...four weary boys, who had paddled their canoe down the Clinton river a long, tiresome day, brought their boat to rest where the river passes through Rochester and prepared to camp for the night.
'Gee, this is a pretty town,' exclaimed one of the lads, after they had set up their tents and were looking over the village, 'I'd like to settle down and live in a town like this someday.' But Charles Lawrence Jerome, the fourteen year old boy who liked the looks of Rochester, known today as "Larry" Jerome, popular Ford dealer here, little imagined that only seven years later he would be settling down in Rochester and embarking on his life work of selling and servicing automobiles to residents here and throughout the countryside.
The seven years that passed between Jerome's canoe trip to Rochester and his arrival here as an adult businessman were busy ones.  He enlisted in the U.S. Navy while still underage and spent a summer cruising the Great Lakes on a naval training vessel.  He was quickly discharged as ineligible for duty when World War I broke out.  He finished high school and enrolled in college where he participated in the Students' Naval Training Corps at the University of Michigan, but never saw active service before the war ended.

After leaving college, Larry Jerome found his first job in the automobile industry, working for a used car dealer in Detroit. Jerome's job was to travel the countryside buying used cars for resale. One of the firms he regularly called upon was the Phillips & Bailey Ford dealership in Rochester. After he married in 1921, Larry Jerome decided that he would have better business opportunities in a small town than he would in a city as large as Detroit, so he went to work as a salesman for Phillips & Bailey in the town he had admired when on his canoe trip seven years earlier.  In 1924, when W. J. Bailey was offered the Ford dealership in Romeo, Larry Jerome bought his share of the Rochester dealership and it became known as Phillips & Jerome.  Not many years later, Jerome bought out his partner, O. N. Phillips, and Larry Jerome Ford was born.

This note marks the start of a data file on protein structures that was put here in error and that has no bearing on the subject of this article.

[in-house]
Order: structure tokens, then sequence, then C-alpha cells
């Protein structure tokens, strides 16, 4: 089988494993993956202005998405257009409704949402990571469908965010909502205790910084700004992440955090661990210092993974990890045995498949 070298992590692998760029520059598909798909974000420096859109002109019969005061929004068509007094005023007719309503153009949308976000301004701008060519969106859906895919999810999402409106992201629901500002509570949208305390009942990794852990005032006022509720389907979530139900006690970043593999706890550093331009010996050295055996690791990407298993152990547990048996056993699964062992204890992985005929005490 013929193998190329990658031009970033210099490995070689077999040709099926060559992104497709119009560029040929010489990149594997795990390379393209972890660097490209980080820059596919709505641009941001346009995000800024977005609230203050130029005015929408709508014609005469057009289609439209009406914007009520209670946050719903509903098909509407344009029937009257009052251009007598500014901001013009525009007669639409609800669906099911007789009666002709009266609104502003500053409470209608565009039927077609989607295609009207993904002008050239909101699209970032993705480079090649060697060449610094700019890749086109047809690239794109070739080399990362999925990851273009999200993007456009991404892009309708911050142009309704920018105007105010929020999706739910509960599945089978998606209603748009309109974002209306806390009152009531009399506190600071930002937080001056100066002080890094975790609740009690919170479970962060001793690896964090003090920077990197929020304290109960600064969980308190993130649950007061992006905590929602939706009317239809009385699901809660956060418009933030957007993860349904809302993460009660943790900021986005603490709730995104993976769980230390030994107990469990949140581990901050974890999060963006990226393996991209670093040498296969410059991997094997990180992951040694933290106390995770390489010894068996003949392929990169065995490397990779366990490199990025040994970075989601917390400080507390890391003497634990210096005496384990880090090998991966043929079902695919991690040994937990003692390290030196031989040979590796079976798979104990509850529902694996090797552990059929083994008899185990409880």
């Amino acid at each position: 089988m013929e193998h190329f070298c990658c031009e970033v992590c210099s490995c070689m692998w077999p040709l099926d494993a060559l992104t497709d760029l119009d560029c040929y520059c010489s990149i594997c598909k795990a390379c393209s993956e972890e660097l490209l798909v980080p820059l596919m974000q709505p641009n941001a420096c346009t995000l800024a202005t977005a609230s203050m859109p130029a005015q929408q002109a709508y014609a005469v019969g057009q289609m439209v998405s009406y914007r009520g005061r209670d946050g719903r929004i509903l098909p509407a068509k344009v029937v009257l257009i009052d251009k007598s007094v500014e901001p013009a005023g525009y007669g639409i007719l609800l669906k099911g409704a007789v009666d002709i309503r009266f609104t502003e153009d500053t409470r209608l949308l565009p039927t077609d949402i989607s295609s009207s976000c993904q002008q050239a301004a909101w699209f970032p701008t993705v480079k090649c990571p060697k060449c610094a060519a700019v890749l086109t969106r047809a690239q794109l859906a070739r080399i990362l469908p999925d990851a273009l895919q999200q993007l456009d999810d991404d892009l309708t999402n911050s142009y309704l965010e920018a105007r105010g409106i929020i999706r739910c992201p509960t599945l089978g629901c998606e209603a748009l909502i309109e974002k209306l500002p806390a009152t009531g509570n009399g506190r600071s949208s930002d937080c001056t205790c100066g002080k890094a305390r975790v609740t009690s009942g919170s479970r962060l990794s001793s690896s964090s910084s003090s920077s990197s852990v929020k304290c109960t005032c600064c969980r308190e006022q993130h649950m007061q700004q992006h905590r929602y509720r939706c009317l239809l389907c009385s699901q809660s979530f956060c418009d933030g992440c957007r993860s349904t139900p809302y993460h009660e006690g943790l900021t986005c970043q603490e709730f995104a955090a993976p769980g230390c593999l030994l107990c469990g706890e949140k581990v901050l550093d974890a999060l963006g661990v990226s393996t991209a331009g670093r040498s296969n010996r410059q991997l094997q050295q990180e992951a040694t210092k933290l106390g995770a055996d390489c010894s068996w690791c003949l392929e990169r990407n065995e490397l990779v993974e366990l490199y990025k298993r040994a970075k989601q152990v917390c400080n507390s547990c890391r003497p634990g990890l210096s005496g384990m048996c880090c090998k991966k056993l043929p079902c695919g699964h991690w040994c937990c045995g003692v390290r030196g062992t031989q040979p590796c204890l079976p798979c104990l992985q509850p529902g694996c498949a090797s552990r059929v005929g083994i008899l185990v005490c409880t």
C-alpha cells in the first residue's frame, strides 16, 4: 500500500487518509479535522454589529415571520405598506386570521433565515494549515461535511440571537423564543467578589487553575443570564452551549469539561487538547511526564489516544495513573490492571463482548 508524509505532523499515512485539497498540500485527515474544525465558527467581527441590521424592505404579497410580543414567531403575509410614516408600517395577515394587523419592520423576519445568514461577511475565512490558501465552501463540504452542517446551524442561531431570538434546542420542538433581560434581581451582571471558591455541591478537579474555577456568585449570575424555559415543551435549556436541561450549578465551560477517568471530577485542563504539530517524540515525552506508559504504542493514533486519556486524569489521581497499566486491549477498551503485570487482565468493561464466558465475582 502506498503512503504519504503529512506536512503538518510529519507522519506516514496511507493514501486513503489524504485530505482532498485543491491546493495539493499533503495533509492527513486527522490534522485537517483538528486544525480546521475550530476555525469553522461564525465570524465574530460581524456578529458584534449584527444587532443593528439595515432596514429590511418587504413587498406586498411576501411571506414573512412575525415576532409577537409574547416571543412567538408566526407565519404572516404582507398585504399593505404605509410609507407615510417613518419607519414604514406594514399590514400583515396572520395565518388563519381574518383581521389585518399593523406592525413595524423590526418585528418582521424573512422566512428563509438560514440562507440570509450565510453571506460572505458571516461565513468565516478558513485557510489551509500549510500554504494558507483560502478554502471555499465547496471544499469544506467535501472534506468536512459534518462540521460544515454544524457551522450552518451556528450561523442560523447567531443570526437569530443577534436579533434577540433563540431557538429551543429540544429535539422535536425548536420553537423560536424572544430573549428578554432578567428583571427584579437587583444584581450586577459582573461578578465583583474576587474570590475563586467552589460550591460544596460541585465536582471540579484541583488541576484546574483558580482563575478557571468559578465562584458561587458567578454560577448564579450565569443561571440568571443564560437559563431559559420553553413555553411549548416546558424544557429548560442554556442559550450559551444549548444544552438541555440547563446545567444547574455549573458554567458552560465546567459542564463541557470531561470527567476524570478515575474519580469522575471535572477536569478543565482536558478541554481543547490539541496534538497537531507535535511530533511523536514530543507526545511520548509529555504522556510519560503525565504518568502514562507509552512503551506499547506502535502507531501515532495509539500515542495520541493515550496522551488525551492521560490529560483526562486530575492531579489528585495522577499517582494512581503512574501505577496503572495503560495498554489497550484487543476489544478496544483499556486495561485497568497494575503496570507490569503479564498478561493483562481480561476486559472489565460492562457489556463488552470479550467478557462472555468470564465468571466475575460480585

In his 1937 interview with the Clarion, Larry Jerome gave his perspective on what made a successful auto dealership:
'The success or failure of an automobile agency,' says Mr. Jerome, 'does not depend on the front office or salesrooms. In the long run the success of an automobile dealer depends on how his back shop is operated.  The first thing that attracted me to Ford, even before I entered the automobile business, was the fact that Ford insisted, not only in selling cars at a low price, but also that his dealers be equipped to make necessary repairs as efficiently and as economically as possible. If, after you sell a customer an automobile, you are able to keep his car running satisfactorily at a minimum expense, you are pretty certain to sell him his next car.'